“I’m more of a traditionalist with sides,” Wheeler said.

He said that he likes green bean casserole made with cream of mushroom soup. He also suggests Brussels sprouts roasted with apples or pears for contrast.

“It’s pretty decadent, but you can braise them in heavy cream,” he said.

Lewis said the budget is a key consideration when thinking about sides. She said that choosing frozen or canned fruits and vegetables is an excellent way to save cash and increase the nutritional value of produce.

She said that long travel times to Alaska result in fresh produce losing some nutrients. Because canned and frozen produce is processed near the source, nutrients last longer.

“Canned and frozen vegetables are done in big batches and tend to be more economical,” she said. “You are not downgrading your food by selecting canned and frozen.”

She suggested swapping roasted potatoes for mashed this Thanksgiving.

“It’s easy to overdo mashed potatoes. Roasted potatoes are just as good,” she said, calling them a “win, win, win,” because they cost less, are just as satisfying and make it easier to consume fewer calories.

[A big change from the Big Easy]

Think local

If hash brown casserole isn’t your thing, but you’d still like to add local flavor, Lewis and Wheeler both suggest harvesting some high bush cranberries to make a relish.

“You can find different pockets of them around town,” Wheeler said. “It’s best to pick them after it freezes, that mutes some of the heavy tartness. You can usually smell them before you see them. If you get into a patch of them, they are thick and you can pick a bunch quickly.”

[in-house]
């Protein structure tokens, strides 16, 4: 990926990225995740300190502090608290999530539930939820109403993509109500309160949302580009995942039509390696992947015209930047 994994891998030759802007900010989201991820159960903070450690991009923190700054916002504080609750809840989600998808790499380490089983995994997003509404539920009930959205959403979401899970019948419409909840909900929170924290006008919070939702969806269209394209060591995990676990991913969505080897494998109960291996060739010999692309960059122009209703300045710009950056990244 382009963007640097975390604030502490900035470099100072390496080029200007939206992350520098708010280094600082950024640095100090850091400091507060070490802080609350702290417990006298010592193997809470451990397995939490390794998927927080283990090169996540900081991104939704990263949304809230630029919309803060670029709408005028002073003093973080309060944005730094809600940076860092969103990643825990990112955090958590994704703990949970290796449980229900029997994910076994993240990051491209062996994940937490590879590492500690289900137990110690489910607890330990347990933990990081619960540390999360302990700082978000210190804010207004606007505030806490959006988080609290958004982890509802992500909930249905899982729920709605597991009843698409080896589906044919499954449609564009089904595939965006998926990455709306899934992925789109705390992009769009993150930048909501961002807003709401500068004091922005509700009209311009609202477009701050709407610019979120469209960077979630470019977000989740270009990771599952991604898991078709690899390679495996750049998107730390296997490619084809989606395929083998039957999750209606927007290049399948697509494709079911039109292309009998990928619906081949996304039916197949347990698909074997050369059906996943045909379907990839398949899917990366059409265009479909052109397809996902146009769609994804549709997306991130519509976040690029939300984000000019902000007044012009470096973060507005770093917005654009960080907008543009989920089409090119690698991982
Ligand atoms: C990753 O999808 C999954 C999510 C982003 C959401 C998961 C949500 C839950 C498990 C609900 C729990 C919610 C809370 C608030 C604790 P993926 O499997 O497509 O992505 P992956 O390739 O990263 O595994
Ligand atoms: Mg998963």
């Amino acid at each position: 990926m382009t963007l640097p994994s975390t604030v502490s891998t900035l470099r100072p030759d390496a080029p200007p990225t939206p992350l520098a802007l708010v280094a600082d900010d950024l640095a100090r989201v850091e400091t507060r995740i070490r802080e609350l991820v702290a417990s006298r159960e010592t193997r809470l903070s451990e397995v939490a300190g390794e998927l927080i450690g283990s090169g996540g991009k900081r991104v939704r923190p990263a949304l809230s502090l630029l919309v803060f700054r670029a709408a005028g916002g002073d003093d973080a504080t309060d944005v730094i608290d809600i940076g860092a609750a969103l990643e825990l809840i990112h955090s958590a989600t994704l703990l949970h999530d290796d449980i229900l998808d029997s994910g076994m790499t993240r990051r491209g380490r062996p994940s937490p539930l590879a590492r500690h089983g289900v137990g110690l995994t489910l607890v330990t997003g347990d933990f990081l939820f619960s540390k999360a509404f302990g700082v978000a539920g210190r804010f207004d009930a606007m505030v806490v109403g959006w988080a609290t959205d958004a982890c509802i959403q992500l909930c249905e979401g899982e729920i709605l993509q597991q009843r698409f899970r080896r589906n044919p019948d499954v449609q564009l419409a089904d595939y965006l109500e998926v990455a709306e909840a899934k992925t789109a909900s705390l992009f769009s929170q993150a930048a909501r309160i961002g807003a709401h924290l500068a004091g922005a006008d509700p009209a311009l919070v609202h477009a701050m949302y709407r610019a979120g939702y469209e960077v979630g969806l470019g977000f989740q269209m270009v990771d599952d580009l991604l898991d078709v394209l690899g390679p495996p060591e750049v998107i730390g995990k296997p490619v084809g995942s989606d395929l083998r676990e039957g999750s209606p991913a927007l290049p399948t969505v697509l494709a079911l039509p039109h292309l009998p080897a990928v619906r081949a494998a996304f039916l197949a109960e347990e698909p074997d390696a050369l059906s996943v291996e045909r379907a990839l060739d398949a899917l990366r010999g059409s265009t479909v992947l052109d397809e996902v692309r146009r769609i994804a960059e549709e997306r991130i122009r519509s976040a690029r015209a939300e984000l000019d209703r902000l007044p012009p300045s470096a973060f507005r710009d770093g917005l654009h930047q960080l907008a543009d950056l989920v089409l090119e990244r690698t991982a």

If harvesting cranberries feels like too much, Lewis suggests purchasing some wild fruit jams from local producers to use instead of cranberries.

She said that Panhandle Produce in Lemon Creek often has jams and jellies from local producers and that the Salt & Soil also offers a good selection.

Lewis suggested adding local flavor to stuffing by starting with Wild Oven bread and adding reindeer sausage or oysters for a dose of local flavor. She also suggested mixes from local herb growers and driers or adding kelp-based products from Barnacle Foods.

She said that adding high bush cranberries or spruce tips and clover are additional ways to add flavor to the stuffing.

Finish strong

When it comes to dessert, pumpkin pie is the classic pick.

Lewis said there’s no shame in cutting a few corners and using a canned pumpkin puree as a base or buying ready-to-bake pies to serve at the end of the meal.

“Time is a finite resource, especially around the holiday,” she said.

Lewis said spreading preserves from local berries such as wild blueberries on top of cheesecake can add local flavor.

Ordering dessert is the easiest way to save time.

Wheeler said he’s taking orders for goodies such as baked Cardamom dutch apple pie, brown butter and bourbon pecan pie, candy cane ice cream pie on a chocolate crust, or pumpkin ice cream on a gingersnap crust pie.

Visit and get your order in by Friday, Nov. 19.

Contact reporter Dana Zigmund at or 907-308-4891.